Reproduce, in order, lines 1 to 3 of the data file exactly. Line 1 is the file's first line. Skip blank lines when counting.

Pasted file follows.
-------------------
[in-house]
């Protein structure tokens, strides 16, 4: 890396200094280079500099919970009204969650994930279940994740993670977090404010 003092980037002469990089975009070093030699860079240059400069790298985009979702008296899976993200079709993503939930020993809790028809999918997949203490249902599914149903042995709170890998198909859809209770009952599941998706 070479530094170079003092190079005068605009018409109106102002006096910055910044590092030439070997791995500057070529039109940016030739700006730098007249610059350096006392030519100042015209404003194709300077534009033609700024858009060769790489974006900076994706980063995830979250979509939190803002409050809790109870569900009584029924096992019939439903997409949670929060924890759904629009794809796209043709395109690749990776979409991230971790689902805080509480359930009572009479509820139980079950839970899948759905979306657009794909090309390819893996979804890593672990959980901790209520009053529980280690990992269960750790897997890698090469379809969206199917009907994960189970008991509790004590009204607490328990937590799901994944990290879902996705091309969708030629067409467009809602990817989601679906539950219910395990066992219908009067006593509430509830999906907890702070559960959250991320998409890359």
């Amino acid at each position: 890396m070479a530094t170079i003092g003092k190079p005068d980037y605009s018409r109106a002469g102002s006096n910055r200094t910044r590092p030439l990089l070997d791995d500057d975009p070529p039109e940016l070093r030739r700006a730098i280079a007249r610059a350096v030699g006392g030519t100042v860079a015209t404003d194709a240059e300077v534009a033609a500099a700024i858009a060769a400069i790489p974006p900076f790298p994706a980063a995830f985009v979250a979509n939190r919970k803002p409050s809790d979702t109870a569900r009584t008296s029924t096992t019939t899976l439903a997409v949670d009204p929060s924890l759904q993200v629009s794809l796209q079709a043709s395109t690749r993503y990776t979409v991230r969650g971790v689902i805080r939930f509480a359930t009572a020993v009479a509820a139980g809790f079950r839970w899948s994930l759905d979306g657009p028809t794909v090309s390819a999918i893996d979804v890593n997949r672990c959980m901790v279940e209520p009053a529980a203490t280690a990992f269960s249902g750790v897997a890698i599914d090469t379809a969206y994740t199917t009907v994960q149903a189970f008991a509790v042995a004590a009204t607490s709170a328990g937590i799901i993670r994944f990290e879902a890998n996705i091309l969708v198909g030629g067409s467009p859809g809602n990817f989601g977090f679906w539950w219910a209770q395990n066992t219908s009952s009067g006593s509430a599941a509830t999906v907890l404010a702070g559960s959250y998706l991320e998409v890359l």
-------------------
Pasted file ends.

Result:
[in-house]
């Protein structure tokens, strides 16, 4: 890396200094280079500099919970009204969650994930279940994740993670977090404010 003092980037002469990089975009070093030699860079240059400069790298985009979702008296899976993200079709993503939930020993809790028809999918997949203490249902599914149903042995709170890998198909859809209770009952599941998706 070479530094170079003092190079005068605009018409109106102002006096910055910044590092030439070997791995500057070529039109940016030739700006730098007249610059350096006392030519100042015209404003194709300077534009033609700024858009060769790489974006900076994706980063995830979250979509939190803002409050809790109870569900009584029924096992019939439903997409949670929060924890759904629009794809796209043709395109690749990776979409991230971790689902805080509480359930009572009479509820139980079950839970899948759905979306657009794909090309390819893996979804890593672990959980901790209520009053529980280690990992269960750790897997890698090469379809969206199917009907994960189970008991509790004590009204607490328990937590799901994944990290879902996705091309969708030629067409467009809602990817989601679906539950219910395990066992219908009067006593509430509830999906907890702070559960959250991320998409890359």
């Amino acid at each position: 890396m070479a530094t170079i003092g003092k190079p005068d980037y605009s018409r109106a002469g102002s006096n910055r200094t910044r590092p030439l990089l070997d791995d500057d975009p070529p039109e940016l070093r030739r700006a730098i280079a007249r610059a350096v030699g006392g030519t100042v860079a015209t404003d194709a240059e300077v534009a033609a500099a700024i858009a060769a400069i790489p974006p900076f790298p994706a980063a995830f985009v979250a979509n939190r919970k803002p409050s809790d979702t109870a569900r009584t008296s029924t096992t019939t899976l439903a997409v949670d009204p929060s924890l759904q993200v629009s794809l796209q079709a043709s395109t690749r993503y990776t979409v991230r969650g971790v689902i805080r939930f509480a359930t009572a020993v009479a509820a139980g809790f079950r839970w899948s994930l759905d979306g657009p028809t794909v090309s390819a999918i893996d979804v890593n997949r672990c959980m901790v279940e209520p009053a529980a203490t280690a990992f269960s249902g750790v897997a890698i599914d090469t379809a969206y994740t199917t009907v994960q149903a189970f008991a509790v042995a004590a009204t607490s709170a328990g937590i799901i993670r994944f990290e879902a890998n996705i091309l969708v198909g030629g067409s467009p859809g809602n990817f989601g977090f679906w539950w219910a209770q395990n066992t219908s009952s009067g006593s509430a599941a509830t999906v907890l404010a702070g559960s959250y998706l991320e998409v890359l």